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Making it real Was: Re: The 30-Minute Conlang

From:Gary Shannon <fiziwig@...>
Date:Wednesday, December 17, 2003, 0:20
As far as Sapulenako Muyu becoming a full-blown
conlang, that could be accomplished as follows:  Add a
system of case endings on nouns and a system for verb
declensions that are functionally equivalent to those
used in Latin.  Then adopt Latin conventions for word
order.  Finally, let the words evolve into more usable
forms.  For example, "lazy" -> "lubazayu" -> "bazu",
or "never" -> "natevuteru" -> "entevu", (or by loosing
it's center to become "nateru").  At this point
neither the vocabulary nor the grammar bears any
resemblence to the original English.  After that, its
grammar can evolve in any manner that seems
interesting.  I this way, the language is born with a
full vocabulary and a rich grammar on it's first day
of existence, and yet provides a flexible test bed for

To create verb declensions words like "I" -> "my" ->
"muyo" can become suffixes to the verb, as long at
they still end in "a".

"sit" -> "sobita"
"I sit" -> "sit+I+a" -> "sobita+muyo+a" ->
"sobitayo+a" -> "sobitaya"
"you sit" -> "sit+you+a" -> "sobita+yakotu+a" ->
"sobitatu+a" -> "sobitata"
"he sits" -> "sit+him+a" -> "sobita+hanimo+a" ->
"sobitamo+a" -> "sobitama"
"we sit" -> "sit+we+a" -> "sobita+waze+a" ->
"sobitaze+a" -> "sobitaza"

Noun cases could be some arbitary suffix appended to
the noun stem:

cobato - cat, nominative singular
cobatin - cats, nominative plural
cobatos - cat's, genative possesive singular
cobatinos - cats', genative possesive plural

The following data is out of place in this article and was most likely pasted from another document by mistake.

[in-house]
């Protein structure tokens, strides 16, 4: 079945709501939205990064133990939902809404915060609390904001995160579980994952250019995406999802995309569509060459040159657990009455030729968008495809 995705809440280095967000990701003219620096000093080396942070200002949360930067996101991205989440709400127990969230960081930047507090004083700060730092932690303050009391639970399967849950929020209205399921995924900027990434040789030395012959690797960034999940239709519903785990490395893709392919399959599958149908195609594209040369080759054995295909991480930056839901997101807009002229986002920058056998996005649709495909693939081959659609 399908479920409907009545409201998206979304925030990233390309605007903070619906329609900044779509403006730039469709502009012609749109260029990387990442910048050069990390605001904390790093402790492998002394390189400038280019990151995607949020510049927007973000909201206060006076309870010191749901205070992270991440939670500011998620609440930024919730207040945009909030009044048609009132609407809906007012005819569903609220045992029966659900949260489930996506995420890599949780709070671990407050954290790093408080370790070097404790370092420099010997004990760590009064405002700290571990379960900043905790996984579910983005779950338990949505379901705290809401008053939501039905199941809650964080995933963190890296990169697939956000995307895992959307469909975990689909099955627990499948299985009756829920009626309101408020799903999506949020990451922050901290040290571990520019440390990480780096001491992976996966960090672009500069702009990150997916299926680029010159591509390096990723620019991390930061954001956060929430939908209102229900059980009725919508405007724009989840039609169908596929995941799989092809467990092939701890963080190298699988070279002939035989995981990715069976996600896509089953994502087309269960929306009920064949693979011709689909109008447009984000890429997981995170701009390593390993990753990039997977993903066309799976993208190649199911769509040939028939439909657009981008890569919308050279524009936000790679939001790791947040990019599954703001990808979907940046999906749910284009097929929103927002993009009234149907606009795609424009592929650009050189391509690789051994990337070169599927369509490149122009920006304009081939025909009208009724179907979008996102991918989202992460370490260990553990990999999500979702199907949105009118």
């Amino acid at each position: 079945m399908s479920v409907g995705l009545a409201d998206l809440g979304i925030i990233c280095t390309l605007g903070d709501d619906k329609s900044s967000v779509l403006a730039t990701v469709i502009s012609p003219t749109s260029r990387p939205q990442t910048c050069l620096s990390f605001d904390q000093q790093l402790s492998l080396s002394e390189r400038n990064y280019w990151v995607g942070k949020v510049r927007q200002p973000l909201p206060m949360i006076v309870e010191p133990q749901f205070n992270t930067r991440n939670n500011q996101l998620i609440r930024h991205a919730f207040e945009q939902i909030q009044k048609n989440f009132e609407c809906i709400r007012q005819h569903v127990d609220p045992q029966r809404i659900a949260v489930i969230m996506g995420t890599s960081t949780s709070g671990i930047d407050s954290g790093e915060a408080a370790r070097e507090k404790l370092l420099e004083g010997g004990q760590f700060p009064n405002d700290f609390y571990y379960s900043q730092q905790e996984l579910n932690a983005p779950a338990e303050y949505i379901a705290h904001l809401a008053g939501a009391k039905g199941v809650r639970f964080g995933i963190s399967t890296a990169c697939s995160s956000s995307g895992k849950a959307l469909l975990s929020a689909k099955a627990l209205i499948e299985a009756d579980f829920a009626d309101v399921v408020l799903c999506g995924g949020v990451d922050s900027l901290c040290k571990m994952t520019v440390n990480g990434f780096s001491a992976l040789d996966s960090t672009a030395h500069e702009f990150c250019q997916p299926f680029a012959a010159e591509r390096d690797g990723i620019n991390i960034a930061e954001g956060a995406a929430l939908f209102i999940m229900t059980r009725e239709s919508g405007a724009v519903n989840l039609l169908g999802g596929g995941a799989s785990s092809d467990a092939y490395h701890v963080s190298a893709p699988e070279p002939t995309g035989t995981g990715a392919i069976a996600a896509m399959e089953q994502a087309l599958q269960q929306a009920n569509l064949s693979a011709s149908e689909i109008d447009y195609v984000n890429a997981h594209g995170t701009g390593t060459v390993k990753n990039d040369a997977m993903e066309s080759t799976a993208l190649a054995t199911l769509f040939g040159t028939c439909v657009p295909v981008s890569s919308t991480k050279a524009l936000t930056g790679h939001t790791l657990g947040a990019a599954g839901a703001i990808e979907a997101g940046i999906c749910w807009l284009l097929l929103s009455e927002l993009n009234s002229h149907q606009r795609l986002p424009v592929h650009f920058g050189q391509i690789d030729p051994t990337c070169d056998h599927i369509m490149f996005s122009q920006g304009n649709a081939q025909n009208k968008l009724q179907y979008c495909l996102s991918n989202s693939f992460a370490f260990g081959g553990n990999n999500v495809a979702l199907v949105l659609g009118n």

then "Sapulenako Muyu" should really be "Sapulenako
Muyos" which might, over the years, loose it's center
to mutate into something like "Sanako Muyos".

The write lots of poetry in the language to test the
boundries of its expressive power, and stretch those
boundaries where necessary by using poetic license
with the grammar.  Then  arbitrarily throw out a few
of the grammar rules, allow two dozen irregular verbs
that disobey all the rules, throw in some systematic
sound shifts such as might happen over a dozen
centuries, then introduce spelling reforms and after
all that it would bear no resemblence to either of its
parents, English or Latin.

Not only that, but you'd have a complete history of
the evolution of the language from its most ancient
form (as created yesterday) to it's modern form a few
dozen (virtual) centuries later.

As for pronunciation, I see no reason to labor over
the pronuciation of a conlang.  There is no single
correct pronunciation of English, yet a person from
Bombay can converse with a person from Texas and they
can comprehend each other perfectly well.
Pronunciation, as long as it falls witin soom veery
brode leemuts ees nut mooch oaf a preblum, and
serdenly not wirt opsessink ofer.